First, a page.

Copyright © 2019 Albuquerque Journal
The U.S. Fish and Wildlife Service’s Jaguar Recovery Plan would commit more than $605 million to the species survival over the next 50 years, but leave much of the effort to Mexico.
It also includes few gaps for the large cats to cross the border. And that isn’t sitting well with some wildlife advocates.
“This so-called recovery plan won’t do anything to help the jaguar, so the threats to its survival and recovery will still require urgent action,” said Michael Robinson, a senior conservation advocate at the Center for Biological Diversity. “The plan is a green light for Trump to build his wildlife-blocking border wall. Jaguars can’t use Google maps to find tiny gaps in hundreds of miles of impermeable walls.”
Among the reasons for much of the recovery work depending on Mexican wildlife officials is because few – if any – of the jaguars live on this side of the border, according to the recovery plan released by Fish and Wildlife on Wednesday.
According to the recovery plan, seven or possibly eight jaguars have been documented in the U.S. between 1996 to 2017. Male jaguars have been sighted in the Peloncillo Mountains and in the northern part of the San Luis Mountains in New Mexico’s Hidalgo County.
“Currently in the U.S., we are aware of one male jaguar,” USFWS public affairs specialist Aislinn Maestas said.
“Given that the jaguar is an international species with the vast majority of its range outside of the U.S., primary actions to recover the jaguar will occur outside of the U.S. In the Northwestern Recovery Unit Mexico will be the primary contributor to recovery for the jaguar because over 95% of the species’ suitable habitat in the NRU (Northern Recovery Unit) exists within the borders of Mexico,” the recovery plan states.
But Robinson says while the plan outlines measures Mexican authorities can take to protect the jaguars, “they won’t be enough to recover these majestic animals.”
“Without reintroduction in the Southwest and cross-border connectivity, isolation and genetic problems may doom the jaguars in northern Mexico,” Robinson said.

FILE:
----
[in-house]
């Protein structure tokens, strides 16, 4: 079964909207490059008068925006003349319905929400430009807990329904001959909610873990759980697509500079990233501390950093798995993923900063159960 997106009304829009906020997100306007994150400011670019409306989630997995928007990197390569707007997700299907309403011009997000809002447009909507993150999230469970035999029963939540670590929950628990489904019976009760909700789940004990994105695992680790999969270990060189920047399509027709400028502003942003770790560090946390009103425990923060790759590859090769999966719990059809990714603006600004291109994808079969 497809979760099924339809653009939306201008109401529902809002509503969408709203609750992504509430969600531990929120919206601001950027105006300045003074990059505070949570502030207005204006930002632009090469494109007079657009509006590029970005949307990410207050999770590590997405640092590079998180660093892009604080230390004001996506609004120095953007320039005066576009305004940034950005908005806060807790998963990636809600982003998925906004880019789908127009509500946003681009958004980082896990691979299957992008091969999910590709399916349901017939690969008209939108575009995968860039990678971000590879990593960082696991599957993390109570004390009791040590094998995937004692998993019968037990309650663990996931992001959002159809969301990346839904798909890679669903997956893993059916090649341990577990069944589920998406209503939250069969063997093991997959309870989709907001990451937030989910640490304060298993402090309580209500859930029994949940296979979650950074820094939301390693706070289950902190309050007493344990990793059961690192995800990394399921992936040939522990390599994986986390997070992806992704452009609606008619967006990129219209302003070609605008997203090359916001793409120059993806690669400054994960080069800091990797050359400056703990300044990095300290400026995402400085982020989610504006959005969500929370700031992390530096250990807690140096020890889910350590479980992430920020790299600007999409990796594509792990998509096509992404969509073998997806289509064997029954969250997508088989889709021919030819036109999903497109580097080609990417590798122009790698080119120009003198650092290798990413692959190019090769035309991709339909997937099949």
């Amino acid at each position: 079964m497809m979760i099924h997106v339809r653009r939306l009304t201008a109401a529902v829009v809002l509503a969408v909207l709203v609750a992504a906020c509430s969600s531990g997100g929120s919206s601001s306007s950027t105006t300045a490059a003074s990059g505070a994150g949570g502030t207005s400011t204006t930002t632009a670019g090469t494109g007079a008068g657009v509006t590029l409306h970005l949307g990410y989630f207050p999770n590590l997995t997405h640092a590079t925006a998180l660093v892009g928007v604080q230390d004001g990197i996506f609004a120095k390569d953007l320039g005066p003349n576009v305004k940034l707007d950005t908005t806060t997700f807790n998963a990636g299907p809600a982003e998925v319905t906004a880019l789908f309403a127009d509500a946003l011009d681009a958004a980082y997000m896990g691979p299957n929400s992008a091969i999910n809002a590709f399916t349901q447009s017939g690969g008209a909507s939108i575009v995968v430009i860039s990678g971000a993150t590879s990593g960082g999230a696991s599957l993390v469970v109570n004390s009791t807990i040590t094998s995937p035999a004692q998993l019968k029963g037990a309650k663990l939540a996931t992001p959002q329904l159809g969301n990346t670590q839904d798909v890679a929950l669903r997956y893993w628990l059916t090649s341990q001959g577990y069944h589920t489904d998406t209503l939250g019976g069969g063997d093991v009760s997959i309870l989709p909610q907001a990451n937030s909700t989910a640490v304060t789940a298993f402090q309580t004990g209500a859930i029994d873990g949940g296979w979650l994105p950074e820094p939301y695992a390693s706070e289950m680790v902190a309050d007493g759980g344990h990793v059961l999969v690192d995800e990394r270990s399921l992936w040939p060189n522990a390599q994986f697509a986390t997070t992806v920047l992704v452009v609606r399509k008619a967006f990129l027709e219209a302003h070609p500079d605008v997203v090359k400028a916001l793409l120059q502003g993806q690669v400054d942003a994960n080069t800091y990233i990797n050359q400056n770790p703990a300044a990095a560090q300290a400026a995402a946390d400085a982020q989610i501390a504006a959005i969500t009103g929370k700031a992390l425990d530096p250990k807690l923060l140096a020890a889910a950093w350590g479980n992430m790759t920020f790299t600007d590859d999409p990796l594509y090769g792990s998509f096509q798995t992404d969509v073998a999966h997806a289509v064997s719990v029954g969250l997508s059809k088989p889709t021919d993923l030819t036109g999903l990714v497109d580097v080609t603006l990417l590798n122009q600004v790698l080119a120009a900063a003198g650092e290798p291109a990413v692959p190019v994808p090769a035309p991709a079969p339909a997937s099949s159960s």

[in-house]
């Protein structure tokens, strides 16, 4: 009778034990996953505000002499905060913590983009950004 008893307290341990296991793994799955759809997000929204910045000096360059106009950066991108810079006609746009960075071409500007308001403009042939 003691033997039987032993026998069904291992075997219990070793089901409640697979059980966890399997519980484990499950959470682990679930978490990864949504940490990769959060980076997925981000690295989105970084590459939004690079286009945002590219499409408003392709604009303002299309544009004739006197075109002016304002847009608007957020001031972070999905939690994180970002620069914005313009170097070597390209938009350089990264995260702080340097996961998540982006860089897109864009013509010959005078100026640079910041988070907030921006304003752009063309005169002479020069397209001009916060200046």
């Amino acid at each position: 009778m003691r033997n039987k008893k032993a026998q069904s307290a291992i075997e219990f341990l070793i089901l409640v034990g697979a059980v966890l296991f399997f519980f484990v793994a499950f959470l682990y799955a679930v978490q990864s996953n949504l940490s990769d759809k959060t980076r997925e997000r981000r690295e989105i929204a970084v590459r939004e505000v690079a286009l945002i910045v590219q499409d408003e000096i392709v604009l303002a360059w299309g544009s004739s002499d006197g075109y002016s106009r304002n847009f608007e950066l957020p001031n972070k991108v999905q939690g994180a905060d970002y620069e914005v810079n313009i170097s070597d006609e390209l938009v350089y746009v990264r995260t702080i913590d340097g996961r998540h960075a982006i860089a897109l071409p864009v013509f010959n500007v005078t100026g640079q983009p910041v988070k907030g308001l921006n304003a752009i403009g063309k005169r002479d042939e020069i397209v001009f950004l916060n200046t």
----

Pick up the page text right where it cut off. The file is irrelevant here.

Maestas said the USFWS has long-term relationships with many partners in Mexico and in 2010 convened the binational Jaguar Recovery Team to facilitate a coordinated effort toward jaguar recovery. She said the team includes “jaguar experts and landowners-land managers from Mexico to help inform the needs of the jaguar within the Northwestern Recovery Unit and develop recovery actions to address threats.”
The Mexican National Jaguar Census estimated in 2011 there are 271 jaguars in bordering Sonora province. But Robinson said there could be as few as 50, another reason he feels the species should be reintroduced on this side of the border.
Robinson is also skeptical Sonora has enough habitat to support 1,161 jaguars as the plan claims. He cited a previous estimate that the habitat could only support 172.
He said jaguars are native to the U.S. and eventually migrated into Central and South America.
“I think the best habitat would be the Gila (National Forest),” Robinson said.
The plan lists a habitat area for six jaguars in Pima, Santa Cruz and Cochise counties in Arizona and Hidalgo County in New Mexico. But Maestas said the recovery team has not prescribed jaguar reintroductions in the United States, but focuses on efforts to sustain habitat, eliminate poaching, maintain at least two borderland dispersal corridors and improve human social acceptance of the jaguar to accommodate jaguars that disperse into the United States.
Jaguars are currently found in 19 countries, stretching from the United States to South America. The recovery plan calls for one habitat area from western Mexico into southern Arizona and southwest New Mexico. The other would stretch from eastern Mexico to northern Argentina.